As Ken_mom said an equal position means EQUAL chances of a given result (say 30% win for each side and 40% draw in practical play) . This is not the same as a drawn position although amateurs tend to use the terms interchangeably they are not. if a side has better chances that is another issue. White generally is expected to have the better chances to win over black. Whites general plan is to play for 2 results (win/draw) when all 3 results (win/draw/loss) are introduced then players usually agree that something went wrong for white. A few players thrive on this wild style of play such as Tal, Nakamura and Morozevich and intentionally introduce this extra result. most players will do so if things start drifting to positions with unacceptable drawing chances , they will hit a 'random' button to create complications. Their opponents winning chances usually go up but their chances of making a mistake do as well.
I know what it means. Unless we are talking about players rated 1200-1500, it is extremely unlikely that black will lose.
Like I said, it's almost impossible. The moves are extremely natural.
A massive blunder is just a matter of luck.
Put me across the table against Kasparov and even I could draw this.
draw what postition.
massive blunders are NOT luck. its because a player played a bad move due to a lack of skill not some wild interferance of chance.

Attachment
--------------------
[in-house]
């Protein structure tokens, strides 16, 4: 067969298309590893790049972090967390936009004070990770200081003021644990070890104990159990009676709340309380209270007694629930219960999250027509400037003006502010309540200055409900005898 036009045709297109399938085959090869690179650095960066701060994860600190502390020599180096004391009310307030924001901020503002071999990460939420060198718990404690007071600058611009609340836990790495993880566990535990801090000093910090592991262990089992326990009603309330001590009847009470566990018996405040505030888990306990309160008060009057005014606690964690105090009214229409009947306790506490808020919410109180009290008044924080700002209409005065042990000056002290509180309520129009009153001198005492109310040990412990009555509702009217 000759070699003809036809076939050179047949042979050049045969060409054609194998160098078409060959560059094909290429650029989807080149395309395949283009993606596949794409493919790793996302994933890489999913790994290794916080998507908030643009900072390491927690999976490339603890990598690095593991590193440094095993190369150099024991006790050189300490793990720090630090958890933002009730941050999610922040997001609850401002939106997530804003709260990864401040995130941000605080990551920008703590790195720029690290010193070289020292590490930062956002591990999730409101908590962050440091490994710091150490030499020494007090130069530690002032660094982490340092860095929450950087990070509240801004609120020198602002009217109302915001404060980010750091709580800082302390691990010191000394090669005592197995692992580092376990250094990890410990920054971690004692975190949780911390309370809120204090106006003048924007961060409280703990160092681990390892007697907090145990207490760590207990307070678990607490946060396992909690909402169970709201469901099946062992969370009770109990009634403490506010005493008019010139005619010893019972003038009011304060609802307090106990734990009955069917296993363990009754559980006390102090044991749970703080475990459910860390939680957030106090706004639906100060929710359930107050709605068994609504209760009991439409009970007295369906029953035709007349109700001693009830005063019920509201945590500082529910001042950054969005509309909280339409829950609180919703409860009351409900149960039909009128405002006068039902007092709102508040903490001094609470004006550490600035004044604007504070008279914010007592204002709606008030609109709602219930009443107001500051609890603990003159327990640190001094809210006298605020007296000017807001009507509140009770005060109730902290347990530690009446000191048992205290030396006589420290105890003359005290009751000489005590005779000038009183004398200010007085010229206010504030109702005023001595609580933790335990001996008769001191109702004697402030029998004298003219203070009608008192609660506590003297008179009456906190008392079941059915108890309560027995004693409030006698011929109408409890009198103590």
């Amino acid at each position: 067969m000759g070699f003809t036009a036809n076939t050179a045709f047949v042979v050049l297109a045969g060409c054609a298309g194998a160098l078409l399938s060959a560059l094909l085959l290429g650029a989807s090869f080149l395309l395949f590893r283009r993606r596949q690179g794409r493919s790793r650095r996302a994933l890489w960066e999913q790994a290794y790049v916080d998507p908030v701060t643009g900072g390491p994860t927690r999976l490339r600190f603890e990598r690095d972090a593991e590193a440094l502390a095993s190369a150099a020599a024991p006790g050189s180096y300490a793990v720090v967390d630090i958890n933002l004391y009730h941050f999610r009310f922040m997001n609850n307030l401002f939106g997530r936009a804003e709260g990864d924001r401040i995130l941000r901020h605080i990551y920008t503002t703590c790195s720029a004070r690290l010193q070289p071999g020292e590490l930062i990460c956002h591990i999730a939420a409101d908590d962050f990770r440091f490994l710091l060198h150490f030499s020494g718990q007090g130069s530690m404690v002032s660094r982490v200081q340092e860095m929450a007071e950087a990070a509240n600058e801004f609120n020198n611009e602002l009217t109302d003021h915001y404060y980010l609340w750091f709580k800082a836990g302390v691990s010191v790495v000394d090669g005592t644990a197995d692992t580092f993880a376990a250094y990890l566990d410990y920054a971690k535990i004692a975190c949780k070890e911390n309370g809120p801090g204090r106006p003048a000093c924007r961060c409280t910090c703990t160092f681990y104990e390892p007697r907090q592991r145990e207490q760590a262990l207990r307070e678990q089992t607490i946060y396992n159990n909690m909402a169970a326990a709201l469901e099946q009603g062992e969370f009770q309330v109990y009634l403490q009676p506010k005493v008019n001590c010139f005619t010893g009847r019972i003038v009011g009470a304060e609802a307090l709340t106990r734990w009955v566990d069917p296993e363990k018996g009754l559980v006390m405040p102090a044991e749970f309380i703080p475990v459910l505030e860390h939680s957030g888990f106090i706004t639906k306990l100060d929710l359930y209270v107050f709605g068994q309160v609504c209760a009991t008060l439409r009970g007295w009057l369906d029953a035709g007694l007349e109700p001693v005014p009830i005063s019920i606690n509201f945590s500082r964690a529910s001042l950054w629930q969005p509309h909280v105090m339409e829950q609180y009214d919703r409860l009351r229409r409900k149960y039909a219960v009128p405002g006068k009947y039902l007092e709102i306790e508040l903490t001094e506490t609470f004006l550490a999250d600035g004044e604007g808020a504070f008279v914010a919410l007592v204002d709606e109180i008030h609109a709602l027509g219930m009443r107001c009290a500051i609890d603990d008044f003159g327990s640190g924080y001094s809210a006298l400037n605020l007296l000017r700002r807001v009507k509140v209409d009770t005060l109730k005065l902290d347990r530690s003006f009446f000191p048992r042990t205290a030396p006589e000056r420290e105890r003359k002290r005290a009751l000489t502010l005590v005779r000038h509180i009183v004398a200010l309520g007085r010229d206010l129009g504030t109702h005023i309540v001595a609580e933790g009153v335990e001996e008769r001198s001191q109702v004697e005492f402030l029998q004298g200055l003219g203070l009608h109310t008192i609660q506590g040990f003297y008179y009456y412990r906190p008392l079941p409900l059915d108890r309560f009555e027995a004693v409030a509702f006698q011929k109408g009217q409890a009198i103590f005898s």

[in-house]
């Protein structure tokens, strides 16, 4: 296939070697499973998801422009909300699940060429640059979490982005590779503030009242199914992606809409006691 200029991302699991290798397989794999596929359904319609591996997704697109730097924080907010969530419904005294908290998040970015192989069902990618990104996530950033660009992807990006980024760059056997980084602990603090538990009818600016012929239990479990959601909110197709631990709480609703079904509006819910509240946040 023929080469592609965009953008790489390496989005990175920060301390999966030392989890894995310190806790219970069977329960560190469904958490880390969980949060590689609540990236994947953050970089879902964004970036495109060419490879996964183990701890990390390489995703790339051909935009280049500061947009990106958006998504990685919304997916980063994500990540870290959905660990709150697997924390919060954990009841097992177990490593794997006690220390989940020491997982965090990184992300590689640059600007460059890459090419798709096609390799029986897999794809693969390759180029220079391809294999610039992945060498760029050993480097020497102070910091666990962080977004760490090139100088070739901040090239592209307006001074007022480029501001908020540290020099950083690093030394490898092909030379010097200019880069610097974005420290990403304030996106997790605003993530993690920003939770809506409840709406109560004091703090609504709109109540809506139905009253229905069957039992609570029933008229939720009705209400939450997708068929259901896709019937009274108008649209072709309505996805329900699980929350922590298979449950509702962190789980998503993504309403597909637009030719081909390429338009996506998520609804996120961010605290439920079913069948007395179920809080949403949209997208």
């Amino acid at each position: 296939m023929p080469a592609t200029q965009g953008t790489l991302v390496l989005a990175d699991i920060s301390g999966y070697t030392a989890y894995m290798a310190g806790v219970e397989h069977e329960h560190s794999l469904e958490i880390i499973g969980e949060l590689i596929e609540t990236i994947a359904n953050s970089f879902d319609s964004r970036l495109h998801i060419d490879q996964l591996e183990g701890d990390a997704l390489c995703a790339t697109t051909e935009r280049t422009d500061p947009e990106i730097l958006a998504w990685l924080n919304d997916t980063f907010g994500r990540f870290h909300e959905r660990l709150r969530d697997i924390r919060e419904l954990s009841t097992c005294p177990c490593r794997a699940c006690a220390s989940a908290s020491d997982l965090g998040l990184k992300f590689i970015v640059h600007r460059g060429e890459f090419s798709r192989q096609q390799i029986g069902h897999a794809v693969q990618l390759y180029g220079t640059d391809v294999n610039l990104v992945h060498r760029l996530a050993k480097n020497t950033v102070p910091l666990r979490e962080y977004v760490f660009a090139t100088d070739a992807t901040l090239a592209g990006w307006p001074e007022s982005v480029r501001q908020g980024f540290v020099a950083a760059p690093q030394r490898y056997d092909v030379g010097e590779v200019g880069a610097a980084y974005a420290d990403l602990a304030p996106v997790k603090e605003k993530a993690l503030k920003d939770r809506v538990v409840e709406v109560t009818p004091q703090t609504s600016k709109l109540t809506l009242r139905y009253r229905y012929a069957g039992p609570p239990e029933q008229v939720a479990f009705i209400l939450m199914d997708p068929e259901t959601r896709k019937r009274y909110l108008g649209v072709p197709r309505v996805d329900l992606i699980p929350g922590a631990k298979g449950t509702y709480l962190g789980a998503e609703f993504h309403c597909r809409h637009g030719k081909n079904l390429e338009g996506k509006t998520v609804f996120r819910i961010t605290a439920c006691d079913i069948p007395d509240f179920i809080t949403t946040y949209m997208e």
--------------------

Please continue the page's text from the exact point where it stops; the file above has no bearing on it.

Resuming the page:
Since, based on your current ratings Yereslov, you are one of those 1200-1500 players it seems you fall into that category based on your own critiera.
A drawn game is not the same as an equal game. equal game = equal chances for both sides to win/draw/lose. a drawish position just means a larger percentage in the middle but still chances of losing . A dead position or position with no chances of winning is considered drawn but this is based on level too. GMs shake hands over positions they would never shake hands with against amateurs.
? Irony, or are you one of those '1300 rating, 2300 skill' players?
No, it would be like claiming white has winning chances in the Parham. Which he does.
On the Rd5 point, a rook on d5 doesn't really do anything that it doesn't do on d1 anyway, as far as I can see. Nd5 is a monster.
I appreciate the initally sensible discussion on one of my favourite coaching positions (although I'm still not convinced keeping the rooks on is best), so I'll be better equipped to explain this position next time I set it up. Thanks.
I didn't expect my first post on this thread to eventually start a row, though...
You reckoned without....Troll Power!
Is it only trolling when you have a fit?
benws is right. Black's doubled pawns are not that bad. If you mess up he can still win.
how do you report someone?
by Samsch a few minutes ago
I am quitting chess.
by olichris a few minutes ago
by Krestez 5 minutes ago
Why am i got checkmate here?
by Xilmi 6 minutes ago
What is the solution to this puzzle?
by Scottrf 7 minutes ago
Is it agaisnt the rules so delay games?
by Scottrf 8 minutes ago
12/8/2013 - Boxed In
by Djazbin 10 minutes ago
Win the exchange or the pawn
by vill0236 13 minutes ago
by jwmark 13 minutes ago
Carlsen wins 30 second game vs GM
by Coder_On_Ster01ds 15 minutes ago